A couple of weeks ago Citrix announced a new partnership with Novell on virtualization.
The deal includes two parts.
The first one is focused on providing joint technical support to those customers that run SUSE Linux Enterprise Server as a XenServer guest OS.
The second one grants the use of Platespin Recon for Citrix and its Solutions Advisors partners.
While Novell could be considered a Citrix competitor because of its implementation of Xen, the reality is that, at the moment, Citrix has no interest in competing with anybody at the hypervisor layer.
The Citrix strategy is focused on placing XenDesktop on top of every possible hypervisor. And this includes ESX, Hyper-V and of course as many Xen flavors as possible.
So the Novell version of Xen is just an additional opportunity to sell VDI for Citrix.
At the same time the Novell commitment on Xen validates the hypervisor that Citrix is using as main foundation, keeping developers and customers engaged, and Citrix has all the interest to not disrupt it.
The increasing focus that Novell has on KVM must be clarified before customers start to think that yet another vendor (after Red Hat) is abandoning Xen.
This is probably why the Citrix CTO Simon Crosby offered a surprising insight about the value and shortcomings of KVM, the reason behind the Novell and Red Hat decision to invest on it, and the increasing interest for Oracle VM:
It’s important to realize that for a Linux vendor, KVM significantly simplifies the engineering, testing and packaging of the distro. KVM is a driver in the kernel, whereas Xen, even with paravirt_ops support in the Linux kernel, requires the vendor to pick a particular release of Xen and its tool stack, and then integrate that with a specific kernel.org kernel, and exhaustively test them together – rather than just getting a pre-integrated kernel and hypervisor from kernel.org. So it is entirely reasonable to expect that over time the distros will focus on KVM as a hypervisor. I think KVM is extremely powerful in this context. But ultimately the choice depends on how the end-user wants to acquire/consume virtualization.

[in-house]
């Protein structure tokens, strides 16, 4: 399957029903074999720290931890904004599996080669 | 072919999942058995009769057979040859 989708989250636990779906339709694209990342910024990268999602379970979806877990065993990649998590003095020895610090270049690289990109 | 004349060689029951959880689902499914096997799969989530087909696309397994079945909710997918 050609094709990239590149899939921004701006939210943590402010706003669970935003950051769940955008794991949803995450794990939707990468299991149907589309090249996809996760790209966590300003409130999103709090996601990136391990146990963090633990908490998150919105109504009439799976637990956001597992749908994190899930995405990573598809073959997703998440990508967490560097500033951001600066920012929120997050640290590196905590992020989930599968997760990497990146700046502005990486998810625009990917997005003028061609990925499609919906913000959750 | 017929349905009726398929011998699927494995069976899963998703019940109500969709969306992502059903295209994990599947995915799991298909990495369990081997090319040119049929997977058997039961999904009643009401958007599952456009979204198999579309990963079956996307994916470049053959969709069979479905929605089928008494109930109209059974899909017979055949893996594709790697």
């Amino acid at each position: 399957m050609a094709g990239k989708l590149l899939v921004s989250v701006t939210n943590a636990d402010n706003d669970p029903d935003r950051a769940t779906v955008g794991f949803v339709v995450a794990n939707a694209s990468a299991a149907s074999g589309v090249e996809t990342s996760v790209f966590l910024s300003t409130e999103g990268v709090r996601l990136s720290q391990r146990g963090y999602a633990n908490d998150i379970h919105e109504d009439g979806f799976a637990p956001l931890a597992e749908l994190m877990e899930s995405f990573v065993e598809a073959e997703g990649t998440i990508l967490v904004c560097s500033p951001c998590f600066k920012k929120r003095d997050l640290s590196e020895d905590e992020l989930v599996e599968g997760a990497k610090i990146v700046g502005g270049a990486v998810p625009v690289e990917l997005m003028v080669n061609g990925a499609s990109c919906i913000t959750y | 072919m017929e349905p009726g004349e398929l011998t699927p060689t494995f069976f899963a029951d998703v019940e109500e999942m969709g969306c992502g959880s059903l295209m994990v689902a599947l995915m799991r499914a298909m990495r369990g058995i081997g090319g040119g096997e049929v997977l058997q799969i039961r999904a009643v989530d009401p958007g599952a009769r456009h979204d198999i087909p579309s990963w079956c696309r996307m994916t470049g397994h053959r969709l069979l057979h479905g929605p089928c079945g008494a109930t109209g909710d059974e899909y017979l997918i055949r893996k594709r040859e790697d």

If the use case involves the customer buying, installing and running Linux to achieve virtualization, KVM will eventually do a fine job. If on the other hand, the user expects to deploy a virtualization platform that is entirely guest OS agnostic, using a complete virtual infrastructure platform then a type-1 hypervisor that is OS agnostic (xen.org Xen Cloud Platform, Citrix XenServer, OracleVM, VMware vSphere) is what they will go for. I have previously made the case that OS-bundled hypervisors have both inherent advantages and disadvantages in penetrating the market: The opportunity is to supplant the existing OS footprint with a new version of the OS that includes virtualization. The disadvantage is that no OS vendor has yet done a good job of virtualizing its competitors’ products, and indeed strategically is never likely to do so. Let’s be blunt: thus far they have done a mediocre job at best…